It is in the midst of this stress, the locked room, and the frayed emotions that Jesus appears. Here’s what I mean by saying “appears”: Jesus’ resurrected body appears in the middle of the room in which their gathered. Think of a Star Trek character beaming into a room, think of a ghost materializing in ghost busters, or a spirit walking through a door then coming to life. This is what John is describing. That’s supernatural, weird, and didn’t happen. If you’re Jesus and you take people you supposedly love, people who are on a knife edge of stress, emotionally distraught, and then stress them out with the most unbelievable supernatural occurrence ever documented in human history and expect them to respond naturally and normally, then you’re not Jesus. If you think about it, for more than a moment, despite his perfunctory pronouncements of peace, it’s kind of cruel. It’s a bad practical joke. The Jesus I believe in would never do that to the people he loves. The Jesus I believe in would never expect me to explain something so ridiculous to a hurting world. Is John telling his something else, are these guys seeing things? Are they so stressed out they’re imagining Jesus? Who knows? Perhaps there is more to this story than Thomas’ doubt and Jesus’ appearing tricks
This seems to be the sum total of the disciples first encounter with Jesus. John doesn’t tell it went anything beyond and appearance and one word “peace”. Talk about a letdown! Thomas wasn’t there when Jesus first dropped by. To give our Lord the benefit of the doubt, maybe he didn’t want to go into any great detail without the whole group present. Given the importance of the post-resurrection message, perhaps Jesus didn’t want to repeat himself. Though, why would Jesus care about repeating himself? He’s Jesus, he can float through walls, repeating himself should be the least of his worries. Honestly, covering important material twice, especially for the disciples, should not be a big deal. So the flying visit makes no sense to me.
Thomas was making a food run or didn’t share the same fears of capture held by the other disciples. Thomas was absent for a reason. The stresses which held the other disciples in an unholy grip were not as strong in Thomas’ life. We do know what took him from that room. Thomas’ absence says something about his character and how he dealt with fear. His absence means more to me than their presence. He’s not holed up around a conference table planning. Thomas is doing something.
The others believe they’ve seen Jesus. Thomas, who’s been out doing instead of stressing doesn’t believe them. Does that sound like “doubt” or a man worried about the health of his friends and colleagues? Thomas has been out in the world. He knows what’s going on. They others have been cooped up in the Upper Room for several days. Who knows what they’ve seen?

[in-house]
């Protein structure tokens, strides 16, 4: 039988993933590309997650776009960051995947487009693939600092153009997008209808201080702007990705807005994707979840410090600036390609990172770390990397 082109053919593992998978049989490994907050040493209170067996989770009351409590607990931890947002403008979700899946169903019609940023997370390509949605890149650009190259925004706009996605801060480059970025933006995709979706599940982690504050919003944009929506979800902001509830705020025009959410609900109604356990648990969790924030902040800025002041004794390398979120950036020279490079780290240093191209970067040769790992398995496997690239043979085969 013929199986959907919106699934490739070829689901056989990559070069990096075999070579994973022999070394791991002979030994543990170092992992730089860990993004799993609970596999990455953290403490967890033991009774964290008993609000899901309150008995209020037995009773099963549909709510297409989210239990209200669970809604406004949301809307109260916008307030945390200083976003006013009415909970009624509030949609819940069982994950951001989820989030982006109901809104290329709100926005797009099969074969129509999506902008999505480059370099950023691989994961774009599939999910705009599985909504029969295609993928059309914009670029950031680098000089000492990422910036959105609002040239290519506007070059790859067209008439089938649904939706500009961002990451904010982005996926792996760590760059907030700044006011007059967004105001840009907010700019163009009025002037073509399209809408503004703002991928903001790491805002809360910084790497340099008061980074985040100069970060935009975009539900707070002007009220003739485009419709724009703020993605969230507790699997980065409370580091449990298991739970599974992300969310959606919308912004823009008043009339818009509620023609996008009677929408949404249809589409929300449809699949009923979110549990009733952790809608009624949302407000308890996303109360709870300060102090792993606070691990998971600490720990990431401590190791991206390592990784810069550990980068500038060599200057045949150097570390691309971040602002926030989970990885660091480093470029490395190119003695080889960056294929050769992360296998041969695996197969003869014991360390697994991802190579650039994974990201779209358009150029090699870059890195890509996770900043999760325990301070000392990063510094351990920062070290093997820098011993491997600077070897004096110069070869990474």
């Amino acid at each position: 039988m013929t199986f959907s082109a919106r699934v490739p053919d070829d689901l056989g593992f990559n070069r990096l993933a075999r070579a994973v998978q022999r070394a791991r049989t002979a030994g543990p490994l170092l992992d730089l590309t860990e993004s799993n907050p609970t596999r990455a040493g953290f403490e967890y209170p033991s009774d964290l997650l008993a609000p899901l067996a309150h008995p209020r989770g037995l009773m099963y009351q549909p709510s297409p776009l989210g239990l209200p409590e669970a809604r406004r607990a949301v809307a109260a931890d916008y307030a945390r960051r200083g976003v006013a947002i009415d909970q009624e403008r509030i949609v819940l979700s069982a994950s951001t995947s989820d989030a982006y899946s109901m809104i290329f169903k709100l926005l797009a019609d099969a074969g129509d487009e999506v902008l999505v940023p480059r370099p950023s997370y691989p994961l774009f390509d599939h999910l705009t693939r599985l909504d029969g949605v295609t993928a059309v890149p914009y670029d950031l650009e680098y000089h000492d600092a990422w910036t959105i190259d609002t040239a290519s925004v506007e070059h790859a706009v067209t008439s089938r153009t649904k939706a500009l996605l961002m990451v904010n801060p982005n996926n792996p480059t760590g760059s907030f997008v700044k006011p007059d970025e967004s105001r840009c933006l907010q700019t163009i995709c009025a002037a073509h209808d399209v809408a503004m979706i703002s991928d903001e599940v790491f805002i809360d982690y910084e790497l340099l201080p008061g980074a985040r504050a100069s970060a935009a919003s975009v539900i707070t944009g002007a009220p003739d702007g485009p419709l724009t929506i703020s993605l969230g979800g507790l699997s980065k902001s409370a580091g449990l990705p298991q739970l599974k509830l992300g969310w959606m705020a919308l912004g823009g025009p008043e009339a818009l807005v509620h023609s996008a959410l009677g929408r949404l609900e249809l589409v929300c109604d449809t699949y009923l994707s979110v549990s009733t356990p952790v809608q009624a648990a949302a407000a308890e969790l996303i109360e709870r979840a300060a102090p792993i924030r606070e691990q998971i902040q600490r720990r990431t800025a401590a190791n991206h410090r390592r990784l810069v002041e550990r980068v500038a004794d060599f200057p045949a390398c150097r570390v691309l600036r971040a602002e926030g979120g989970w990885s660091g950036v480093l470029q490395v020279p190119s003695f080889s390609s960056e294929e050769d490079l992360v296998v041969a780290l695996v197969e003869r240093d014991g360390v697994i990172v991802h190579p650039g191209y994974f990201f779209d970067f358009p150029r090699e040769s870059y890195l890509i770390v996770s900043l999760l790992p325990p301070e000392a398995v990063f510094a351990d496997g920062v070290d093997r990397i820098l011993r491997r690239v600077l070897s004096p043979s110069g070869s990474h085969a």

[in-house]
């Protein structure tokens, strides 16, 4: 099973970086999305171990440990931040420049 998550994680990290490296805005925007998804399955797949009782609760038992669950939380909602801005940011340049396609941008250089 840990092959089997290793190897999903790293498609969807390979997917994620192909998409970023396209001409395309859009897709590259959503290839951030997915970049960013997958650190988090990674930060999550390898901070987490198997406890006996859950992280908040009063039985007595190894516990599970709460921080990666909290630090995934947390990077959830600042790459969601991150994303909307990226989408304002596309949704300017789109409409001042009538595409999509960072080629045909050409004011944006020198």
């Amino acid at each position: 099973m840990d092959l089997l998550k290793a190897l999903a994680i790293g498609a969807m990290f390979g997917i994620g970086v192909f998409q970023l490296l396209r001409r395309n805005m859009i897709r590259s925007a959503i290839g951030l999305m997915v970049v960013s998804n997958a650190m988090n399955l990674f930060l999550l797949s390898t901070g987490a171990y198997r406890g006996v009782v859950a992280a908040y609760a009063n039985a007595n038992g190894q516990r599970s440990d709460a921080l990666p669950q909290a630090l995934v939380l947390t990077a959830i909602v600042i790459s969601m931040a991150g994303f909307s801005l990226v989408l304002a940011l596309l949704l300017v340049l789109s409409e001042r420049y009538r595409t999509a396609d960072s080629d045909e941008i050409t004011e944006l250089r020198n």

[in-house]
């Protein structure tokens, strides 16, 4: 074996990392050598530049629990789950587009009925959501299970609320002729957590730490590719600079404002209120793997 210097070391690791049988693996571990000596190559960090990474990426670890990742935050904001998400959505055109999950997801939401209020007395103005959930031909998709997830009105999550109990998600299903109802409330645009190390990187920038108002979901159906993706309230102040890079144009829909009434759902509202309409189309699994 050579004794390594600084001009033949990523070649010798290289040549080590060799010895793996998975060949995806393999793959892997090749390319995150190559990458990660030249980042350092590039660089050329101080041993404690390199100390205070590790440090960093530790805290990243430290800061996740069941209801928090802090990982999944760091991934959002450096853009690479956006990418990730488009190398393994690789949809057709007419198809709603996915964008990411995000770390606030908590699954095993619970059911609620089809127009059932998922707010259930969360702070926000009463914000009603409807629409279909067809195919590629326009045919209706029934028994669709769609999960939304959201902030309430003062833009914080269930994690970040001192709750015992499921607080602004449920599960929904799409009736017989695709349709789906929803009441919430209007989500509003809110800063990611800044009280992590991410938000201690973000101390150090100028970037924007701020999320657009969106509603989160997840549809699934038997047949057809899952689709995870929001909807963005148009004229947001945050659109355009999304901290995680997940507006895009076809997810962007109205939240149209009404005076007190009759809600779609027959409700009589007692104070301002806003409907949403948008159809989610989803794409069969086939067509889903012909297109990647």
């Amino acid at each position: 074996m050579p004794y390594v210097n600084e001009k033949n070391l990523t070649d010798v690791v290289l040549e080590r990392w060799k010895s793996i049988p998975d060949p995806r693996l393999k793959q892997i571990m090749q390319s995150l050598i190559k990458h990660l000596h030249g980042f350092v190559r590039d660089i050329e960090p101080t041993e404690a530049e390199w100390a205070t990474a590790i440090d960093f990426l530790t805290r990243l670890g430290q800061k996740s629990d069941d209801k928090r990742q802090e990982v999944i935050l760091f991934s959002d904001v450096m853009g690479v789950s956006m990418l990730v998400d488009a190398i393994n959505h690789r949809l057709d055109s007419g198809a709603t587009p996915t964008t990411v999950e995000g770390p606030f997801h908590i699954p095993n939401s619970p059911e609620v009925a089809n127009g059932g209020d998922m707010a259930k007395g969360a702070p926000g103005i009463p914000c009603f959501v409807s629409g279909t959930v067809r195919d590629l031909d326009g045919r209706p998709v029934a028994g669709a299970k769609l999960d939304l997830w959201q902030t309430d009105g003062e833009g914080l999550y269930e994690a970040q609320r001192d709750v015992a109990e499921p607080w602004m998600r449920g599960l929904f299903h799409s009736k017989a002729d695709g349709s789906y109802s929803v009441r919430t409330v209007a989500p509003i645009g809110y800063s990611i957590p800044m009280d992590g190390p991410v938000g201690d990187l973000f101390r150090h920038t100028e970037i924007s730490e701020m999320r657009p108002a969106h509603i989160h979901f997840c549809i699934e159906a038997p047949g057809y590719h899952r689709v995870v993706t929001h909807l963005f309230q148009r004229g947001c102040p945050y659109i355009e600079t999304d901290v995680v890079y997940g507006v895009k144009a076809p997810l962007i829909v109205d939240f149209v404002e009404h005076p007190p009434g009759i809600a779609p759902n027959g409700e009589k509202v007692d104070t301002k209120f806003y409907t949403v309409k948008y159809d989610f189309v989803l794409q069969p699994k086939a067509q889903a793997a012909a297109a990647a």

A week later, once again behind locked doors, this time in a different house, the same scene unfolds. Thomas is there and the doors are locked. These two facts are extremely important. John puts it this way, “Even though the doors were locked, Jesus entered and stood among them.” It’s happened again, Jesus has beamed from either heaven or the other side of the door. Why? What’s the point? Why couldn’t he have knocked? Resurrected bodies apparently aren’t totally resurrected; superpowers are also involved. Jesus doesn’t appear from nowhere. John wanted to make some amazing point he didn’t need to make. If you want to prove Jesus is resurrected, having him eat a fish taco, not float through thin air. Magically appearing Jesus’ stresses people out and has nothing to do with what the magically appearing Jesus taught during his Earthly ministry.
In a story written sixty-five to seventy years after the events described, John wants Thomas to touch Jesus wounded side and hands. For seven decades, someone sat on the story of Thomas doubt and Jesus’ ability to walk through closed doors. For something so amazing, (like the other miracles and stories and his ministry) you would have thought it might have come to light a little sooner.
But then John adds this line, “But Happy are those who don’t see and yet believe.” Maybe this whole story was made up and just told get us to this verse. Jesus says, “Happy are those who don’t see and believe”. Happy are those who haven’t encountered me walking through the walls or locked doors and still believe. We can be happy and believe in Jesus without feeling the stress of having to justify belief in stress causing miracles. You know who says that, not Richard, Jesus says this! John acknowledges, I’ve just told you a bit of hyperbole to make this point, “faith is about what you don’t see and still managing to believe.”
This is an invitation to believe beyond the literal, “Jesus did many other things in his disciple’s presence, signs that aren’t recorded in this scroll.” We don’t know what those signs are. But we do know this, there are signs that point back to who Jesus is and not fairy tales designed to amaze us about his divinity. This isn’t a problem to be fixed; it is a faith to be embraced. Jesus isn’t asking us to touch his wounds so we might believe. It is impossible to touch the intangible change which comes from Christian belief. Belief doesn’t walk through locked doors in spirit form but you can see and touch it as sure as I can see and touch everything around me.